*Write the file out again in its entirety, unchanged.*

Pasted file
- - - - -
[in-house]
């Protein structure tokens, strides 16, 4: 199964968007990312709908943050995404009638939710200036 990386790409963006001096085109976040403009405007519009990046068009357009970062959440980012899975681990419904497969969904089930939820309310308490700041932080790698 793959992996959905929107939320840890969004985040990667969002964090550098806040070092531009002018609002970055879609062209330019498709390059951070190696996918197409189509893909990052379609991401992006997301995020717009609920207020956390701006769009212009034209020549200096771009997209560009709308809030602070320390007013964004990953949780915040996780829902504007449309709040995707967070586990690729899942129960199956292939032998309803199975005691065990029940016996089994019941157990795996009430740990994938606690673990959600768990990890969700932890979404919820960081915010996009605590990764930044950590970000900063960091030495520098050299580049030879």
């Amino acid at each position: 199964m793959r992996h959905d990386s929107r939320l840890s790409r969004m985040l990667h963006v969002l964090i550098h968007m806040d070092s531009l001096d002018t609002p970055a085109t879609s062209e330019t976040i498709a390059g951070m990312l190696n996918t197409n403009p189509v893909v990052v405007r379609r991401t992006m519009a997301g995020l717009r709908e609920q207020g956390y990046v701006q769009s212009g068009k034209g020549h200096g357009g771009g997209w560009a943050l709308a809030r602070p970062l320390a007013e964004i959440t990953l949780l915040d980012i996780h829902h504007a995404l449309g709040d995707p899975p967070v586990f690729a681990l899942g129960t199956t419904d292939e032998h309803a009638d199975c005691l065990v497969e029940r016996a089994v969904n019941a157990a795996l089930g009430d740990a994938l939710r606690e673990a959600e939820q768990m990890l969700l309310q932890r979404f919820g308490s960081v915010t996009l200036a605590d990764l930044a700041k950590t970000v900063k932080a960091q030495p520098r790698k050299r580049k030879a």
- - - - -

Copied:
[in-house]
């Protein structure tokens, strides 16, 4: 199964968007990312709908943050995404009638939710200036 990386790409963006001096085109976040403009405007519009990046068009357009970062959440980012899975681990419904497969969904089930939820309310308490700041932080790698 793959992996959905929107939320840890969004985040990667969002964090550098806040070092531009002018609002970055879609062209330019498709390059951070190696996918197409189509893909990052379609991401992006997301995020717009609920207020956390701006769009212009034209020549200096771009997209560009709308809030602070320390007013964004990953949780915040996780829902504007449309709040995707967070586990690729899942129960199956292939032998309803199975005691065990029940016996089994019941157990795996009430740990994938606690673990959600768990990890969700932890979404919820960081915010996009605590990764930044950590970000900063960091030495520098050299580049030879």
């Amino acid at each position: 199964m793959r992996h959905d990386s929107r939320l840890s790409r969004m985040l990667h963006v969002l964090i550098h968007m806040d070092s531009l001096d002018t609002p970055a085109t879609s062209e330019t976040i498709a390059g951070m990312l190696n996918t197409n403009p189509v893909v990052v405007r379609r991401t992006m519009a997301g995020l717009r709908e609920q207020g956390y990046v701006q769009s212009g068009k034209g020549h200096g357009g771009g997209w560009a943050l709308a809030r602070p970062l320390a007013e964004i959440t990953l949780l915040d980012i996780h829902h504007a995404l449309g709040d995707p899975p967070v586990f690729a681990l899942g129960t199956t419904d292939e032998h309803a009638d199975c005691l065990v497969e029940r016996a089994v969904n019941a157990a795996l089930g009430d740990a994938l939710r606690e673990a959600e939820q768990m990890l969700l309310q932890r979404f919820g308490s960081v915010t996009l200036a605590d990764l930044a700041k950590t970000v900063k932080a960091q030495p520098r790698k050299r580049k030879a």